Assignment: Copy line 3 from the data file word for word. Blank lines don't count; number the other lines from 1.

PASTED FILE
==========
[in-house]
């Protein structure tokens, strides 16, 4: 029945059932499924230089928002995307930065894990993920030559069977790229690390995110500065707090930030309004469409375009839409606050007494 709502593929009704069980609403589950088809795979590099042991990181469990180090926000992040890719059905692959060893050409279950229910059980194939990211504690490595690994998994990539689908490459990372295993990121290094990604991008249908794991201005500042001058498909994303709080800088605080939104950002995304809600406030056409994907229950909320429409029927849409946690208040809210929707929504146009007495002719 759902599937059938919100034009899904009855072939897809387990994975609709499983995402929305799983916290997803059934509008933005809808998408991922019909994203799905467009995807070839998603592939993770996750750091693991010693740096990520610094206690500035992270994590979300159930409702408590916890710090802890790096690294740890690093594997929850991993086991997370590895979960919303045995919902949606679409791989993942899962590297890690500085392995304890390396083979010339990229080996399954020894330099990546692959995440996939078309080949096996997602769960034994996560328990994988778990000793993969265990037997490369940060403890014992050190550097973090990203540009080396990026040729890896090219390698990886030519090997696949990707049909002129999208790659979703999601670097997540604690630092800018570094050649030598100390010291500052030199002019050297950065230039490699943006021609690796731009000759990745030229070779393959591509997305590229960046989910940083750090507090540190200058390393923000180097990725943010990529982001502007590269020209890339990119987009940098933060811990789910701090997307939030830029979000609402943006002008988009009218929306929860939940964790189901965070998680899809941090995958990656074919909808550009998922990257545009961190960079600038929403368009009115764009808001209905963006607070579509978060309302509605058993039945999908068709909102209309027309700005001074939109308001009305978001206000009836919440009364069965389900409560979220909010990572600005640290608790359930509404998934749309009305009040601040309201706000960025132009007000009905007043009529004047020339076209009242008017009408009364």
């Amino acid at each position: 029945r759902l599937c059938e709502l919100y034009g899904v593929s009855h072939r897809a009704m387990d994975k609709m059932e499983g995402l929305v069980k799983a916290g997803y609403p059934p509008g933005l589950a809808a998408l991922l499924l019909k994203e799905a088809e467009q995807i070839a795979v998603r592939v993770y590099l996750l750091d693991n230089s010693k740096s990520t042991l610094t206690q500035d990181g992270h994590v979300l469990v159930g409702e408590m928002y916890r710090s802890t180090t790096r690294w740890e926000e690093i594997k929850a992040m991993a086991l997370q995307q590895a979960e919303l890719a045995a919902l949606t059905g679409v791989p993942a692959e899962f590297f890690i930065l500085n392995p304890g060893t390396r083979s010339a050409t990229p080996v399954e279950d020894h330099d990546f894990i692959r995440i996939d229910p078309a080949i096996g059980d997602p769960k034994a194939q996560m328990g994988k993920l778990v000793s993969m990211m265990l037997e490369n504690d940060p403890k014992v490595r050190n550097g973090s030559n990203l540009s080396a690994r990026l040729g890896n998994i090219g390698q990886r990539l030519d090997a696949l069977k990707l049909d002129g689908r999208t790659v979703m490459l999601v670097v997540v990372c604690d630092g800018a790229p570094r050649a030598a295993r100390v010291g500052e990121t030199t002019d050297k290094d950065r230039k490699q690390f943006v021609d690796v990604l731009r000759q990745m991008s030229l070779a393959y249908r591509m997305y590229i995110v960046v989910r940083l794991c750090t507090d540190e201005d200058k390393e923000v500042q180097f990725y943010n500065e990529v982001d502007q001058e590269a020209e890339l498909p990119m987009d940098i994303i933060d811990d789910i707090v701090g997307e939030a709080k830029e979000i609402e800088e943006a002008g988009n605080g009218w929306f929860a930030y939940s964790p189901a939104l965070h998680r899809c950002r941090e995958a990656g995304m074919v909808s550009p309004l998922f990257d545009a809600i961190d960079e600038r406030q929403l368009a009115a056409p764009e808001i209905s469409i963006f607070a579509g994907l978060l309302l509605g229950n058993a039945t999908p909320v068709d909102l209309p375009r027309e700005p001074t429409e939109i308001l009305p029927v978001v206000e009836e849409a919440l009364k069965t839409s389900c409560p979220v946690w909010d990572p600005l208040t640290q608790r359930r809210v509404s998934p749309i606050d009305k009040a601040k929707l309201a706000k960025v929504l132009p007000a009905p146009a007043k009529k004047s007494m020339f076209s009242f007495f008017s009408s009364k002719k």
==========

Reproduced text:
């Amino acid at each position: 029945r759902l599937c059938e709502l919100y034009g899904v593929s009855h072939r897809a009704m387990d994975k609709m059932e499983g995402l929305v069980k799983a916290g997803y609403p059934p509008g933005l589950a809808a998408l991922l499924l019909k994203e799905a088809e467009q995807i070839a795979v998603r592939v993770y590099l996750l750091d693991n230089s010693k740096s990520t042991l610094t206690q500035d990181g992270h994590v979300l469990v159930g409702e408590m928002y916890r710090s802890t180090t790096r690294w740890e926000e690093i594997k929850a992040m991993a086991l997370q995307q590895a979960e919303l890719a045995a919902l949606t059905g679409v791989p993942a692959e899962f590297f890690i930065l500085n392995p304890g060893t390396r083979s010339a050409t990229p080996v399954e279950d020894h330099d990546f894990i692959r995440i996939d229910p078309a080949i096996g059980d997602p769960k034994a194939q996560m328990g994988k993920l778990v000793s993969m990211m265990l037997e490369n504690d940060p403890k014992v490595r050190n550097g973090s030559n990203l540009s080396a690994r990026l040729g890896n998994i090219g390698q990886r990539l030519d090997a696949l069977k990707l049909d002129g689908r999208t790659v979703m490459l999601v670097v997540v990372c604690d630092g800018a790229p570094r050649a030598a295993r100390v010291g500052e990121t030199t002019d050297k290094d950065r230039k490699q690390f943006v021609d690796v990604l731009r000759q990745m991008s030229l070779a393959y249908r591509m997305y590229i995110v960046v989910r940083l794991c750090t507090d540190e201005d200058k390393e923000v500042q180097f990725y943010n500065e990529v982001d502007q001058e590269a020209e890339l498909p990119m987009d940098i994303i933060d811990d789910i707090v701090g997307e939030a709080k830029e979000i609402e800088e943006a002008g988009n605080g009218w929306f929860a930030y939940s964790p189901a939104l965070h998680r899809c950002r941090e995958a990656g995304m074919v909808s550009p309004l998922f990257d545009a809600i961190d960079e600038r406030q929403l368009a009115a056409p764009e808001i209905s469409i963006f607070a579509g994907l978060l309302l509605g229950n058993a039945t999908p909320v068709d909102l209309p375009r027309e700005p001074t429409e939109i308001l009305p029927v978001v206000e009836e849409a919440l009364k069965t839409s389900c409560p979220v946690w909010d990572p600005l208040t640290q608790r359930r809210v509404s998934p749309i606050d009305k009040a601040k929707l309201a706000k960025v929504l132009p007000a009905p146009a007043k009529k004047s007494m020339f076209s009242f007495f008017s009408s009364k002719k």